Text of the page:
Canadian federalism fragments health system governance. Although the Constitution has been interpreted as providing shared jurisdiction over health generally, with respect to health care, the courts have interpreted it as giving direct jurisdiction to the provinces. The federal role in health care is therefore indirect, but nevertheless potentially powerful. For example, the federal government has used its spending powers to establish the Canada Health Act (CHA), which commits funding to provinces on condition they provide first-dollar public coverage of hospital and physician services. However, in recent times, as federal contributions have declined, the CHA has been weakly enforced. …


Wage Theft As Public Larceny, Elizabeth J. Kennedy Jan 2016

Wage Theft As Public Larceny, Elizabeth J. Kennedy

Brooklyn Law Review

Home care for the elderly and disabled is a rapidly expanding industry in which structural and regulatory factors contribute to worker vulnerability and exploitation. Systemic exclusion from core federal employment and labor laws, as well as many state and local regulations, results in minimal consequences for employers who violate standards. Despite recent movement at the federal level to create a “new mindset” of rights and regulations, home care workers must be equipped with creative ways to enforce these new rights and to challenge existing gaps in enforcement. With the understanding that two-thirds of the home care industry is financed by …


Procedural Triage, Matthew J.B. Lawrence Oct 2015

Procedural Triage, Matthew J.B. Lawrence

Fordham Law Review

Prior scholarship has assumed that the inherent value of a "day in court" is the same for all claimants, so that when procedural resources (like a jury trial or a hearing) are scarce, they should be rationed the same way for all claimants. That is incorrect. This Article shows that the inherent value of a "day in court" can be far greater for some claimants, such as first-time filers, than for others, such as corporate entities and that it can be both desirable and feasible to take this variation into account in doling out scarce procedural protections. In other words, …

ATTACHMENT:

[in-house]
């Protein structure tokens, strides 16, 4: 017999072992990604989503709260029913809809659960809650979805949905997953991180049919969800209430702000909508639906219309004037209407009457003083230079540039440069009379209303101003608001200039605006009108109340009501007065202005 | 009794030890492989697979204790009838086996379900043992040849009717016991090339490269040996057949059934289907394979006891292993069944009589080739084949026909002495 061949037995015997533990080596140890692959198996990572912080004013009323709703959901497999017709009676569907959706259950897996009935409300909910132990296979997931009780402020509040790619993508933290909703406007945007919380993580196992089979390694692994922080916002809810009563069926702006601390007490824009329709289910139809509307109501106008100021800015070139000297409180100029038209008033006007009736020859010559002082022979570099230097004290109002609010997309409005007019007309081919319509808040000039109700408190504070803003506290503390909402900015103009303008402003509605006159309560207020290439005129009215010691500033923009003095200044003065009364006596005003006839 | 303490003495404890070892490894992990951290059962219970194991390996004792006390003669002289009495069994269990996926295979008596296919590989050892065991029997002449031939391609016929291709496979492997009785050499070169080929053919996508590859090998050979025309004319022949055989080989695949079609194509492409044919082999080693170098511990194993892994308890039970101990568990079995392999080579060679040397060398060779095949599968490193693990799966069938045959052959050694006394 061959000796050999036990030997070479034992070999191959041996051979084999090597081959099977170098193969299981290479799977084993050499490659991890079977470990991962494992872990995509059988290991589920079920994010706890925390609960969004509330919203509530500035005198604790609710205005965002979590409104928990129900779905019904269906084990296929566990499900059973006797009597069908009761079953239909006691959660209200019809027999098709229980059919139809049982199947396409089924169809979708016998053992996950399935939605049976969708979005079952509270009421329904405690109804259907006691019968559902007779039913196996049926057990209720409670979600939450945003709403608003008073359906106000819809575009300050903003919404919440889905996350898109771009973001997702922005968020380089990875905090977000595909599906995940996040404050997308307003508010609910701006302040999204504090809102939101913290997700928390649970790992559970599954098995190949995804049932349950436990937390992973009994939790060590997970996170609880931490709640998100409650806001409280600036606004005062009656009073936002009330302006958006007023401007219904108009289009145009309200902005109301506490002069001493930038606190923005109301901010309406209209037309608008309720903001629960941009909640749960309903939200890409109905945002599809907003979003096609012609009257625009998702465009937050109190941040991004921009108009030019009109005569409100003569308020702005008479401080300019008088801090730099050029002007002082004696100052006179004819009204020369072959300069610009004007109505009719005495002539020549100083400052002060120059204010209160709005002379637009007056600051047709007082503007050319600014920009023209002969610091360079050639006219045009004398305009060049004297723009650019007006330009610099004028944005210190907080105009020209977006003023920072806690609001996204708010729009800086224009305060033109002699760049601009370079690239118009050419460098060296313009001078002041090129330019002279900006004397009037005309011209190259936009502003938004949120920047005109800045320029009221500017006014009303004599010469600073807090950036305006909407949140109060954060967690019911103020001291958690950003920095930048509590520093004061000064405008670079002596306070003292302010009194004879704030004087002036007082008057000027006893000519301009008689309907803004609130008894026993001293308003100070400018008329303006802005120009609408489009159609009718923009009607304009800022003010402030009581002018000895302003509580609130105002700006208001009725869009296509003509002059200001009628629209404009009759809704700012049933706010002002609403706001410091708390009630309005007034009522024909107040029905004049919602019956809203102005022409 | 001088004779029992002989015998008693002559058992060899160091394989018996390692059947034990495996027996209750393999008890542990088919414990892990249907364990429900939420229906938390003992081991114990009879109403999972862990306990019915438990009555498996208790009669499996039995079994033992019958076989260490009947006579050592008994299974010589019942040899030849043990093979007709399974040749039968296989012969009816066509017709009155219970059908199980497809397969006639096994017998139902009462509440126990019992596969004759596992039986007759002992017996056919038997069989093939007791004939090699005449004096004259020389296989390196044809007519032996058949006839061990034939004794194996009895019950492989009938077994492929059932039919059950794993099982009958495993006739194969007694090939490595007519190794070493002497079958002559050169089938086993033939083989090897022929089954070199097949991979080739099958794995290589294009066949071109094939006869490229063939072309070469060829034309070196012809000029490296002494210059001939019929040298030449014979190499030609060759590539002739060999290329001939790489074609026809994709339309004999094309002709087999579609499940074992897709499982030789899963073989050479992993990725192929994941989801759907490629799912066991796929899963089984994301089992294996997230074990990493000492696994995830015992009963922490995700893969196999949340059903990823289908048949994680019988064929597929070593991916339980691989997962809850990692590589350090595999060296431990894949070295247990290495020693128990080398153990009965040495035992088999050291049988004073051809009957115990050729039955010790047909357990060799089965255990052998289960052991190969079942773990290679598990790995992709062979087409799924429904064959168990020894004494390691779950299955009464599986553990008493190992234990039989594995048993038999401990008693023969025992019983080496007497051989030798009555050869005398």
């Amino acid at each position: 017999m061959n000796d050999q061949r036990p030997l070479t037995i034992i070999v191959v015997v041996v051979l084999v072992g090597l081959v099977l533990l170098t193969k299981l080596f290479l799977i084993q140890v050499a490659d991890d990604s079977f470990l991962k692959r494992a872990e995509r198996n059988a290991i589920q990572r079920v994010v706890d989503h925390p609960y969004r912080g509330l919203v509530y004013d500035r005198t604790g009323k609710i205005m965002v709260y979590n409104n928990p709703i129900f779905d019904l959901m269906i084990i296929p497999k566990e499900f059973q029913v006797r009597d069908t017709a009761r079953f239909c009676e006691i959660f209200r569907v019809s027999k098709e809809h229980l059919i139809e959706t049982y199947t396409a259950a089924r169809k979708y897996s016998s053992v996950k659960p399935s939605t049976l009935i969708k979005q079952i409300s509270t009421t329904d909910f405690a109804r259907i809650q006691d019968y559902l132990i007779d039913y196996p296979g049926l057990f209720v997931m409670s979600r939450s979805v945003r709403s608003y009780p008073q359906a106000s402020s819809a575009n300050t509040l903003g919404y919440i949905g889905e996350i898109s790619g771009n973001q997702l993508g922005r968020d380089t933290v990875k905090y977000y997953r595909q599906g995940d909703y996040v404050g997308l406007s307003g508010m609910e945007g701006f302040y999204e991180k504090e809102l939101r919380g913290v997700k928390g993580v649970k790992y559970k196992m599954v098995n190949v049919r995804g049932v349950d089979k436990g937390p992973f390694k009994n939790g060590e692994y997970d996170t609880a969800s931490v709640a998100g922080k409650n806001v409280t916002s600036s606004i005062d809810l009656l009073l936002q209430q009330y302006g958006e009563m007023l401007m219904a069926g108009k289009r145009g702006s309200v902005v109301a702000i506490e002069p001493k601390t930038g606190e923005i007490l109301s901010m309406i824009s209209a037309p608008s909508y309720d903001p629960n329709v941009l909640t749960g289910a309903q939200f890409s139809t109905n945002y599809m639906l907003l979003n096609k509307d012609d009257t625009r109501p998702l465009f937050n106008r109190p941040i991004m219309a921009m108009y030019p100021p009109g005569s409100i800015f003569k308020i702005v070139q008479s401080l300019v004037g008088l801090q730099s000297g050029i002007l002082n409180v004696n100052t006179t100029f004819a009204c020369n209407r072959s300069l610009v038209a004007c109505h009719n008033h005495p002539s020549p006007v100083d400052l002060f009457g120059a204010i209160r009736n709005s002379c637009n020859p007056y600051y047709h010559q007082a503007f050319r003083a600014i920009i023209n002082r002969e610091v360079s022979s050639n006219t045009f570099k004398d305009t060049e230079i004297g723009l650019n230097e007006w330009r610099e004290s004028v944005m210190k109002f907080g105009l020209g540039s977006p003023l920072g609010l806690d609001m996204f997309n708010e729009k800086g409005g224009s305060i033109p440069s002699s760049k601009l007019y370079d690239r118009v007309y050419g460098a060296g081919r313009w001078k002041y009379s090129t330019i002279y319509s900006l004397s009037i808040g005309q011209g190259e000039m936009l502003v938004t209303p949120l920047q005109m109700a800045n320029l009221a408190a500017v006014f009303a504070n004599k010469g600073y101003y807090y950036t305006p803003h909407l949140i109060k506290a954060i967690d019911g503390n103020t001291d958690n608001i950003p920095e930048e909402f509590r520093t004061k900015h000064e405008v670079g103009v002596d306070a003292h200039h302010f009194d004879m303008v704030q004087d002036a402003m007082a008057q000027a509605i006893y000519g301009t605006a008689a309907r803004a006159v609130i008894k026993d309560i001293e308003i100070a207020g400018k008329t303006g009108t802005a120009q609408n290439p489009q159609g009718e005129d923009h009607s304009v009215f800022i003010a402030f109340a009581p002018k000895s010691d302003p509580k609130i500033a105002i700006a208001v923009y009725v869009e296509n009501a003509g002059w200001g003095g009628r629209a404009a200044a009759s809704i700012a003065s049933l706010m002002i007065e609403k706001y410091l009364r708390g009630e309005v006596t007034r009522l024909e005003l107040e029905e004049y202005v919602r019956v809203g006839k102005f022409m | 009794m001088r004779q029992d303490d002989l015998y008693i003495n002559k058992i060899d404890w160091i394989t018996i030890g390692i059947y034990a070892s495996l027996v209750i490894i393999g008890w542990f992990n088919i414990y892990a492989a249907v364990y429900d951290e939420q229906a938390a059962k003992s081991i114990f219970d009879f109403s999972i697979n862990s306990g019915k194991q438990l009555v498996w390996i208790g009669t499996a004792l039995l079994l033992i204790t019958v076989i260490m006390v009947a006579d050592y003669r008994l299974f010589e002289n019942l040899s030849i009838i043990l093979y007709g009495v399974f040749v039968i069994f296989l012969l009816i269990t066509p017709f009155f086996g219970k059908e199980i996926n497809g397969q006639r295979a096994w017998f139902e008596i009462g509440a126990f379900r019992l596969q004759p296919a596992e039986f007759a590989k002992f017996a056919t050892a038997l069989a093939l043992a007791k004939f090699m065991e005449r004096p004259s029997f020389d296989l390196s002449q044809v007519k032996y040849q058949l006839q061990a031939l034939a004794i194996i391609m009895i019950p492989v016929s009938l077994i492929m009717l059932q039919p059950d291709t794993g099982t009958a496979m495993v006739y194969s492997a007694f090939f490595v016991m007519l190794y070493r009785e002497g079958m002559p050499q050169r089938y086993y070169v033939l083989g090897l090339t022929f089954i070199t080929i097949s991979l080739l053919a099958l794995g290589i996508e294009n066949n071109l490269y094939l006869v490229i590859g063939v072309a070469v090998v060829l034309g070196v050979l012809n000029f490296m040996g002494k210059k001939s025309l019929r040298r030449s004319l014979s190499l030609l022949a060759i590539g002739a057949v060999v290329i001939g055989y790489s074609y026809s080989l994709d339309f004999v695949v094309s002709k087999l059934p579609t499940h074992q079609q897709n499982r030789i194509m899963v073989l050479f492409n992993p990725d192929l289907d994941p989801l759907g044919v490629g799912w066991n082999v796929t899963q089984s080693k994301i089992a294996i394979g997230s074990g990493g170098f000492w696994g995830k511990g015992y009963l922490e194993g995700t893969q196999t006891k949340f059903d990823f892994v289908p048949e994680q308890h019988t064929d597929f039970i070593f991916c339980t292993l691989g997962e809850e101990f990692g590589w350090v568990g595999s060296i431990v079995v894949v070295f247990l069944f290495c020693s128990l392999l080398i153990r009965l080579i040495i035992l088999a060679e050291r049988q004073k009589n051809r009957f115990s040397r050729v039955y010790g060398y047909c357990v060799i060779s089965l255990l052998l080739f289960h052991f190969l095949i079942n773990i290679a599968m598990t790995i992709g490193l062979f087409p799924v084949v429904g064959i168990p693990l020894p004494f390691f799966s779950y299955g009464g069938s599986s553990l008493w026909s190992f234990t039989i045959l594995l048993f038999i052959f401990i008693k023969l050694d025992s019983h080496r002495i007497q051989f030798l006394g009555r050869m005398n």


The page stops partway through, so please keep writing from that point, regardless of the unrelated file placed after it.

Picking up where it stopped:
Procedural Triage, Matthew J.B. Lawrence Oct 2015

Procedural Triage, Matthew J.B. Lawrence

Faculty Scholarly Works

Prior scholarship has assumed that the inherent value of a “day in court” is the same for all claimants, so that when procedural resources (like a jury trial or a hearing) are scarce, they should be rationed the same way for all claimants. That is incorrect. This Article shows that the inherent value of a “day in court” can be far greater for some claimants, such as first-time filers, than for others, such as corporate entities and that it can be both desirable and feasible to take this variation into account in doling out scarce procedural protections. In other words, …


Procedural Triage, Matthew B. Lawrence Jan 2015

Procedural Triage, Matthew B. Lawrence

Faculty Articles

Prior scholarship has assumed that the inherent value of a “day in court” is the same for all claimants, so that when procedural resources (like a jury trial or a hearing) are scarce, they should be rationed the same way for all claimants. That is incorrect. This Article shows that the inherent value of a “day in court” can be far greater for some claimants, such as first-time filers, than for others, such as corporate entities and that it can be both desirable and feasible to take this variation into account in doling out scarce procedural protections. In other words, …


Procedural Triage, Matthew Lawrence Dec 2014

Procedural Triage, Matthew Lawrence

Matthew B. Lawrence

Prior scholarship has assumed that the inherent value of a “day in court” is the same for all claimants, so that when procedural resources (like a jury trial or a hearing) are scarce, they should be rationed the same way for all claimants. That is incorrect. This Article shows that the inherent value of a “day in court” can be far greater for some claimants, such as first-time filers, than for others, such as corporate entities and that it can be both desirable and feasible to take this variation into account in doling out scarce procedural protections. In other words, …


Richard S. Schweiker V William Mcclure, David J. Agatstein Apr 2013

Richard S. Schweiker V William Mcclure, David J. Agatstein

Journal of the National Association of Administrative Law Judiciary

No abstract provided.


The Independent Medicare Advisory Committee: Death Panel Or Smart Governing?, Robert Coleman Mar 2013

The Independent Medicare Advisory Committee: Death Panel Or Smart Governing?, Robert Coleman

Journal of the National Association of Administrative Law Judiciary

No abstract provided.


Bedside Bureaucrats: Why Medicare Reform Hasn't Worked, Nicholas Bagley Jan 2013

Bedside Bureaucrats: Why Medicare Reform Hasn't Worked, Nicholas Bagley

Articles